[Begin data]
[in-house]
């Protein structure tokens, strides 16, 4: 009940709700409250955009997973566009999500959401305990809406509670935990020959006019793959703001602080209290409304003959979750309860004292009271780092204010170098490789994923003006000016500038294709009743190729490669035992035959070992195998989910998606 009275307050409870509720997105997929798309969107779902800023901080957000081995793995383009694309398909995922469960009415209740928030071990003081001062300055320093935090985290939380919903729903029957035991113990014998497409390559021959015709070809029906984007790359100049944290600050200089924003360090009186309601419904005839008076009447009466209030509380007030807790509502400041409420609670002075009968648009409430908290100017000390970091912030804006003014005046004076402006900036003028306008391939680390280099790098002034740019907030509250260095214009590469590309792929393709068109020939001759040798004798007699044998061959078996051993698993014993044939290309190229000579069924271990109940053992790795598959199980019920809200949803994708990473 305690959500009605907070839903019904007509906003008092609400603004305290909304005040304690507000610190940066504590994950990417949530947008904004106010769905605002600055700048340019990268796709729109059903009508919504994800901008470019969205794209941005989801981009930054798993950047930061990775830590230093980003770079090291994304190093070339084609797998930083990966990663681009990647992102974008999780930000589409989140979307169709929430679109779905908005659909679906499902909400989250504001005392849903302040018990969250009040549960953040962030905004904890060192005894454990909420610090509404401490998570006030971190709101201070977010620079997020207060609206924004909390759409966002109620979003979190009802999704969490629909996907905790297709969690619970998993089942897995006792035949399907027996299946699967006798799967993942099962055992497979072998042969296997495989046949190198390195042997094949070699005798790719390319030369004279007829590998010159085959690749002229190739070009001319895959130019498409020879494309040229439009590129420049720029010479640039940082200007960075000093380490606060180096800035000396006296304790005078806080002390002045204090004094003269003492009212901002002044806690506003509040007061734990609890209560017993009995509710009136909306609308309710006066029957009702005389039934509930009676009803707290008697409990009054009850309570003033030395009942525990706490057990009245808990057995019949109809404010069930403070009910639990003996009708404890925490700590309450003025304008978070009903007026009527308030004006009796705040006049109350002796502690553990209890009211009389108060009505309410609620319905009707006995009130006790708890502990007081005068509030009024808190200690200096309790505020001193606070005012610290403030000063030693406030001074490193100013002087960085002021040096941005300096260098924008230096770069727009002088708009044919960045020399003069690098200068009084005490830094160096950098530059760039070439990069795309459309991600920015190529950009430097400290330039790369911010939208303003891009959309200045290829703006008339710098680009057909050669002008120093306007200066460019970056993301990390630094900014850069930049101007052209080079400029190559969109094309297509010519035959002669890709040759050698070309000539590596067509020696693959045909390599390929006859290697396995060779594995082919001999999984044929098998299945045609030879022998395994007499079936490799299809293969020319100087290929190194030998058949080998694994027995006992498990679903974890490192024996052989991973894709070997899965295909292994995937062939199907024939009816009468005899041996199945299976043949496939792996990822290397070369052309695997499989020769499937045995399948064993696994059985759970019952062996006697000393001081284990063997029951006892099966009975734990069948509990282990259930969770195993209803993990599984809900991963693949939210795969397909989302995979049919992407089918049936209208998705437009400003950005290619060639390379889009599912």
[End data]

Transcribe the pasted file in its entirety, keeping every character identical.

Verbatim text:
[in-house]
């Protein structure tokens, strides 16, 4: 009940709700409250955009997973566009999500959401305990809406509670935990020959006019793959703001602080209290409304003959979750309860004292009271780092204010170098490789994923003006000016500038294709009743190729490669035992035959070992195998989910998606 009275307050409870509720997105997929798309969107779902800023901080957000081995793995383009694309398909995922469960009415209740928030071990003081001062300055320093935090985290939380919903729903029957035991113990014998497409390559021959015709070809029906984007790359100049944290600050200089924003360090009186309601419904005839008076009447009466209030509380007030807790509502400041409420609670002075009968648009409430908290100017000390970091912030804006003014005046004076402006900036003028306008391939680390280099790098002034740019907030509250260095214009590469590309792929393709068109020939001759040798004798007699044998061959078996051993698993014993044939290309190229000579069924271990109940053992790795598959199980019920809200949803994708990473 305690959500009605907070839903019904007509906003008092609400603004305290909304005040304690507000610190940066504590994950990417949530947008904004106010769905605002600055700048340019990268796709729109059903009508919504994800901008470019969205794209941005989801981009930054798993950047930061990775830590230093980003770079090291994304190093070339084609797998930083990966990663681009990647992102974008999780930000589409989140979307169709929430679109779905908005659909679906499902909400989250504001005392849903302040018990969250009040549960953040962030905004904890060192005894454990909420610090509404401490998570006030971190709101201070977010620079997020207060609206924004909390759409966002109620979003979190009802999704969490629909996907905790297709969690619970998993089942897995006792035949399907027996299946699967006798799967993942099962055992497979072998042969296997495989046949190198390195042997094949070699005798790719390319030369004279007829590998010159085959690749002229190739070009001319895959130019498409020879494309040229439009590129420049720029010479640039940082200007960075000093380490606060180096800035000396006296304790005078806080002390002045204090004094003269003492009212901002002044806690506003509040007061734990609890209560017993009995509710009136909306609308309710006066029957009702005389039934509930009676009803707290008697409990009054009850309570003033030395009942525990706490057990009245808990057995019949109809404010069930403070009910639990003996009708404890925490700590309450003025304008978070009903007026009527308030004006009796705040006049109350002796502690553990209890009211009389108060009505309410609620319905009707006995009130006790708890502990007081005068509030009024808190200690200096309790505020001193606070005012610290403030000063030693406030001074490193100013002087960085002021040096941005300096260098924008230096770069727009002088708009044919960045020399003069690098200068009084005490830094160096950098530059760039070439990069795309459309991600920015190529950009430097400290330039790369911010939208303003891009959309200045290829703006008339710098680009057909050669002008120093306007200066460019970056993301990390630094900014850069930049101007052209080079400029190559969109094309297509010519035959002669890709040759050698070309000539590596067509020696693959045909390599390929006859290697396995060779594995082919001999999984044929098998299945045609030879022998395994007499079936490799299809293969020319100087290929190194030998058949080998694994027995006992498990679903974890490192024996052989991973894709070997899965295909292994995937062939199907024939009816009468005899041996199945299976043949496939792996990822290397070369052309695997499989020769499937045995399948064993696994059985759970019952062996006697000393001081284990063997029951006892099966009975734990069948509990282990259930969770195993209803993990599984809900991963693949939210795969397909989302995979049919992407089918049936209208998705437009400003950005290619060639390379889009599912």